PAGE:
Did You Know?

Decades of research shows that expanding roads doesn’t provide lasting congestion relief. More lanes means more traffic.

How we wait for red lights

/With more people biking every day and the city investing more in safer bike lanes, it’s important for people who bike to demonstrate good behavior on our streets and to follow the rules of the road.

We know there are already a lot of people biking who show excellent behavior out there, and we’ve teamed up with photographer Steven E. Gross to take a look at how Chicagoans are waiting at red lights on Dearborn Street.

We love the new bike traffic signals on Dearborn. Literally lit up with a bicycle symbol, they’re like a welcome sign for biking in the Loop, recognizing and legitimizing bike traffic.

They’re also an important safety feature to reduce conflicts been people biking and driving. (We can’t wait to see the new bike signal installed at Milwaukee and Elston soon to improve safety at that intersection!) As a piece of infrastructure, bike traffic signals are significant in that they unmistakably speak directly to people biking.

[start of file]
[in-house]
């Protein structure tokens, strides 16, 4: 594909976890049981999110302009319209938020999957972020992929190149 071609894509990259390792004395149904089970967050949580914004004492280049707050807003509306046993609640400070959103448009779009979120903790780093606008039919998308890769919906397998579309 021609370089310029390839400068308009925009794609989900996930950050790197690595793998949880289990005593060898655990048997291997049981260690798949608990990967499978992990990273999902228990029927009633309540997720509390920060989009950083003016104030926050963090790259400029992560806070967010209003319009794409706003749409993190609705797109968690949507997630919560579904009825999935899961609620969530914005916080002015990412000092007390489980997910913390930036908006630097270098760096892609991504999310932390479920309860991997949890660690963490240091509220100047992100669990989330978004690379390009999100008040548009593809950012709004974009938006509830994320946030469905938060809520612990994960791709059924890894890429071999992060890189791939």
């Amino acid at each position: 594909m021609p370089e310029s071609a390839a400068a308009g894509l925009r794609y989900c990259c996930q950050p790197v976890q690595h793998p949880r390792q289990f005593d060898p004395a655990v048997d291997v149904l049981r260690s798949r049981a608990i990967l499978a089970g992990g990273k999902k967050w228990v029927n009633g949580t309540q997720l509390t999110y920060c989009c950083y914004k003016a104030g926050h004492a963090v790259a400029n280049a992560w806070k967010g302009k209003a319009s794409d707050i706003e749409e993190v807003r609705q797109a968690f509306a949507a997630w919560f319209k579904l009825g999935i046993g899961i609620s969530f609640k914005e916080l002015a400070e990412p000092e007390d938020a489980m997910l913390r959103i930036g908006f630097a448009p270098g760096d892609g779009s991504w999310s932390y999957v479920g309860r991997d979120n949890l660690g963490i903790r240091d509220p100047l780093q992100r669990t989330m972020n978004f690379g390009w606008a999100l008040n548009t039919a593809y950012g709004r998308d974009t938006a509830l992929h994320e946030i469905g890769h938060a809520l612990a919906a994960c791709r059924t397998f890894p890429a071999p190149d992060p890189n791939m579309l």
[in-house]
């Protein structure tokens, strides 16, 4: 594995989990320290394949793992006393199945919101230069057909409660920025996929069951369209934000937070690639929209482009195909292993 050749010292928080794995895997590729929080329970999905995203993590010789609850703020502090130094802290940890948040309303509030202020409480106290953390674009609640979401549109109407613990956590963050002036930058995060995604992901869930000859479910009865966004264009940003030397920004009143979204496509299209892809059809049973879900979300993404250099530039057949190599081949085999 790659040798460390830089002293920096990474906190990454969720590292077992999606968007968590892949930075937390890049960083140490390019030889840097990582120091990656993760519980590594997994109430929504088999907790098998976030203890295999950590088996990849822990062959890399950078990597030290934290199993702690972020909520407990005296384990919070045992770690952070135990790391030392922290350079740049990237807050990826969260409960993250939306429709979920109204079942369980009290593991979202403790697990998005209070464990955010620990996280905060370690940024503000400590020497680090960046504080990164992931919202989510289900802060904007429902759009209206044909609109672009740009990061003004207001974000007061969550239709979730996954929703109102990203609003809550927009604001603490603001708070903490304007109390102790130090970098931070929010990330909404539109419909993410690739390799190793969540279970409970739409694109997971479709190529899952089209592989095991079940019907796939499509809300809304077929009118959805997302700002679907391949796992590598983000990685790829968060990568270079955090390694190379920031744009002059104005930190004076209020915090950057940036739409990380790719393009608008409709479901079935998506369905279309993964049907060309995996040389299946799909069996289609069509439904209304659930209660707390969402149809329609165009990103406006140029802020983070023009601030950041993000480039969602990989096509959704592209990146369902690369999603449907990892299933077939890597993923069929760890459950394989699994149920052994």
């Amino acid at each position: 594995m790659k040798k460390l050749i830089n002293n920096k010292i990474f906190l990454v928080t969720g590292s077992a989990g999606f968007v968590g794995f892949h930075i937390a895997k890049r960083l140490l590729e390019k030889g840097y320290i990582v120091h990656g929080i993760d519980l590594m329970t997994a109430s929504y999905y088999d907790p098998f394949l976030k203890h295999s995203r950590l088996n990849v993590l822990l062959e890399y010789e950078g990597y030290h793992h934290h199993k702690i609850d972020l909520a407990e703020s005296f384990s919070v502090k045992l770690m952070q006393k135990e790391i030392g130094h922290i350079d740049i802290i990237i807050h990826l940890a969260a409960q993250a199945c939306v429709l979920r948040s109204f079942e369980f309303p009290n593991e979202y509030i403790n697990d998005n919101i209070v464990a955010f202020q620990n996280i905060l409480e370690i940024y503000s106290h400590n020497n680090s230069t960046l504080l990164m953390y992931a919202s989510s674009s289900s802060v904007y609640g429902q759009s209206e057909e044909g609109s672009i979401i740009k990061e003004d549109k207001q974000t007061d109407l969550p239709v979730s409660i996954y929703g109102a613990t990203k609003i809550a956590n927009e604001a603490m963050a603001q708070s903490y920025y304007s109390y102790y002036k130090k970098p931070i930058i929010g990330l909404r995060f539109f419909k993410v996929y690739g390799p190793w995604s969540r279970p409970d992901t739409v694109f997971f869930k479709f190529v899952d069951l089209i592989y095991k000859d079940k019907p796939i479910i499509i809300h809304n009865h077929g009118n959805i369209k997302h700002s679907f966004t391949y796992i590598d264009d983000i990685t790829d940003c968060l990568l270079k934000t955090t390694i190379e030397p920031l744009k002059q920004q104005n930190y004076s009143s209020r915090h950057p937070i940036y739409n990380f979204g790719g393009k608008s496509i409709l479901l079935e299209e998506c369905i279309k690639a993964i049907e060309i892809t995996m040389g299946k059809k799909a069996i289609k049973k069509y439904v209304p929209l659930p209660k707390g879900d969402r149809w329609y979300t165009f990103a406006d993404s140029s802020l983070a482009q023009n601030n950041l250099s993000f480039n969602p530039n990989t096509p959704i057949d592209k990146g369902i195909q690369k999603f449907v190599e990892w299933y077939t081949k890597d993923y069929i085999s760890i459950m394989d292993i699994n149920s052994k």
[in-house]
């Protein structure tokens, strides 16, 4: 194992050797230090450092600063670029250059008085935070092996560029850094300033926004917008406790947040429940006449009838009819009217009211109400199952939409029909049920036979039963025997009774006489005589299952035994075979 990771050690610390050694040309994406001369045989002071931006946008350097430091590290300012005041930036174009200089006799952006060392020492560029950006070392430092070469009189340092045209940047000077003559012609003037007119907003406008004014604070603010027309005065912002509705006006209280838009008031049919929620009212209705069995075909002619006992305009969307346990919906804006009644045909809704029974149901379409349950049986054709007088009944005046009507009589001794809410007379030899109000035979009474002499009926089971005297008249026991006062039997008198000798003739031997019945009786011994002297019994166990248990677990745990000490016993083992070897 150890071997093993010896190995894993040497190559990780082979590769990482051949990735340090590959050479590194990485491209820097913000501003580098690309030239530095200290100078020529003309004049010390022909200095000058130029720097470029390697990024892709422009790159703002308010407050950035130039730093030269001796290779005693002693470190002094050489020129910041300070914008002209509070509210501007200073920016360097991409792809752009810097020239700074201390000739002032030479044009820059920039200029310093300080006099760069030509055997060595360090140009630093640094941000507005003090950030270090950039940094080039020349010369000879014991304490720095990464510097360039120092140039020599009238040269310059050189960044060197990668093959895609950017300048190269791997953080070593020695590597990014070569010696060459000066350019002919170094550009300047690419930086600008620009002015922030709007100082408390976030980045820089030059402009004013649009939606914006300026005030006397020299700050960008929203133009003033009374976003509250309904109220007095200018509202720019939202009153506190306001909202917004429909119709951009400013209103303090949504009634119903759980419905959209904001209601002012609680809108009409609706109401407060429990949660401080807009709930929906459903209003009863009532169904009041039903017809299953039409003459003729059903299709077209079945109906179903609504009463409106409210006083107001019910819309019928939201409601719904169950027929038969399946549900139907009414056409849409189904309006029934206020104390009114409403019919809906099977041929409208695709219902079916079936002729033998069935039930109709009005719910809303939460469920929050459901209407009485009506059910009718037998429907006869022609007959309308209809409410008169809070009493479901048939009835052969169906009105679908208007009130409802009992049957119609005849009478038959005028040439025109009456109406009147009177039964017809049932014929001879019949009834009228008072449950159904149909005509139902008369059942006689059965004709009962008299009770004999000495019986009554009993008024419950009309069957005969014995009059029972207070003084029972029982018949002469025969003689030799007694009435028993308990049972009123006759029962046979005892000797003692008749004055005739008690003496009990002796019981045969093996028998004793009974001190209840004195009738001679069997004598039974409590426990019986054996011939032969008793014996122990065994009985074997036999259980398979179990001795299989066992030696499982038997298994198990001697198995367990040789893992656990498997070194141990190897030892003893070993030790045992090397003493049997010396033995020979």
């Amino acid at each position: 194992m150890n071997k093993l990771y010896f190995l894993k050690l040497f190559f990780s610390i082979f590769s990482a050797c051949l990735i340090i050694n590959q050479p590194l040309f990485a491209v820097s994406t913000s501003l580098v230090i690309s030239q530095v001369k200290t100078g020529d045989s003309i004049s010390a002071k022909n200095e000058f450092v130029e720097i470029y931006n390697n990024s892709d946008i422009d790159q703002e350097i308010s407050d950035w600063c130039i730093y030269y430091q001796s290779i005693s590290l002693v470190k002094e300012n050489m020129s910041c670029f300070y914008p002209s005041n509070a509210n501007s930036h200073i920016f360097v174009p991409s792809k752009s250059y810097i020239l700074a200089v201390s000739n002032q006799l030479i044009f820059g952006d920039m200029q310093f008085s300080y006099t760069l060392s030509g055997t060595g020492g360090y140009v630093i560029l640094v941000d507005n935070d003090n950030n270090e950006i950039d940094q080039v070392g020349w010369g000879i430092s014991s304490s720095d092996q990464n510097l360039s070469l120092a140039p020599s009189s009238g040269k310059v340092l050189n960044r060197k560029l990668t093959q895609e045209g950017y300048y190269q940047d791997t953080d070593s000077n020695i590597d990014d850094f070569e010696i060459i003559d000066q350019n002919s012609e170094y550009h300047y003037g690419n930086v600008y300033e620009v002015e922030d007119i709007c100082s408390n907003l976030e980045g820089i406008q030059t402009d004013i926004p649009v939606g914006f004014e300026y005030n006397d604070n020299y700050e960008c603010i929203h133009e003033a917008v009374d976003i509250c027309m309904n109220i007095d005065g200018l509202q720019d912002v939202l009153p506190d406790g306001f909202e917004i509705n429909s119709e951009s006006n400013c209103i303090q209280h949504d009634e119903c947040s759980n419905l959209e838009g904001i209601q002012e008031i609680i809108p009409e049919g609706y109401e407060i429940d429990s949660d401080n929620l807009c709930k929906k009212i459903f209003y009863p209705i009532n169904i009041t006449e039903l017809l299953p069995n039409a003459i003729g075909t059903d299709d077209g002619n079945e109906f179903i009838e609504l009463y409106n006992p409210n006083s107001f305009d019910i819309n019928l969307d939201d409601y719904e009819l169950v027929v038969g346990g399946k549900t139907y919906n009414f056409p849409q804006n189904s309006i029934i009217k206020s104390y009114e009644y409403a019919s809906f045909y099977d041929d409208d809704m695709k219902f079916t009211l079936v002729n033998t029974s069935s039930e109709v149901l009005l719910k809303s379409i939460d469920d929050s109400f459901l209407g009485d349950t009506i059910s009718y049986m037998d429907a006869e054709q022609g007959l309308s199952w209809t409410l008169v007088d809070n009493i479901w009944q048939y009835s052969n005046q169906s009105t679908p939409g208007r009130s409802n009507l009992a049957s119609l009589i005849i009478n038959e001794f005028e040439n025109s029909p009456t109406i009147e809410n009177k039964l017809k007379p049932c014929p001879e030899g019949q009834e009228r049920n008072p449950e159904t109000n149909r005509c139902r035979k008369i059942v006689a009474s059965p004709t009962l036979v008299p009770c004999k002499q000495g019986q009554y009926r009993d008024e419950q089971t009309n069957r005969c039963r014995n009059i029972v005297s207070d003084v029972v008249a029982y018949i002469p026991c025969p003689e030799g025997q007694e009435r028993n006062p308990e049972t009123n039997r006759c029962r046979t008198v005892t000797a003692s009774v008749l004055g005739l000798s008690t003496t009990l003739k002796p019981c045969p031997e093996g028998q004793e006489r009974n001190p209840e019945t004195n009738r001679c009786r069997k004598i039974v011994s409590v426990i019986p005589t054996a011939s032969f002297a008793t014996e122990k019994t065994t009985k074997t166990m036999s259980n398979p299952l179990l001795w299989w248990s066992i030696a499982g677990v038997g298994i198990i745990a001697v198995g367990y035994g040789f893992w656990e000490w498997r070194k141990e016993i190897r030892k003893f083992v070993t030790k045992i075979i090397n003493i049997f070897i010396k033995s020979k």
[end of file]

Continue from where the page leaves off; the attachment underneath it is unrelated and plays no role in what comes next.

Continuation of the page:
We’ve noticed that designing a street to acknowledge the presence of people using the roadway is a good way to increase compliance with the rules of the road.

We enjoy seeing how everyone has a different way of waiting for red lights. Here's a snapshot. How do you wait for red lights?

Some people rest one foot on the pedal and one foot on the ground. You can do this while staying on your saddle or getting off your saddle…


Waiting at a red light can be an opportunity to strike up a conversation with a stranger…


Some people wait with their hands in their pockets…


 And some with their hands on the handlebars…


You can wait with a foot on the curb… 


Or both feet on the ground…


You can even do it in dress pants and boots with heels and a shopping bag…  


Tell us how you wait for red lights! Share a comment below or hit us up on social media: @activetrans on Twitter or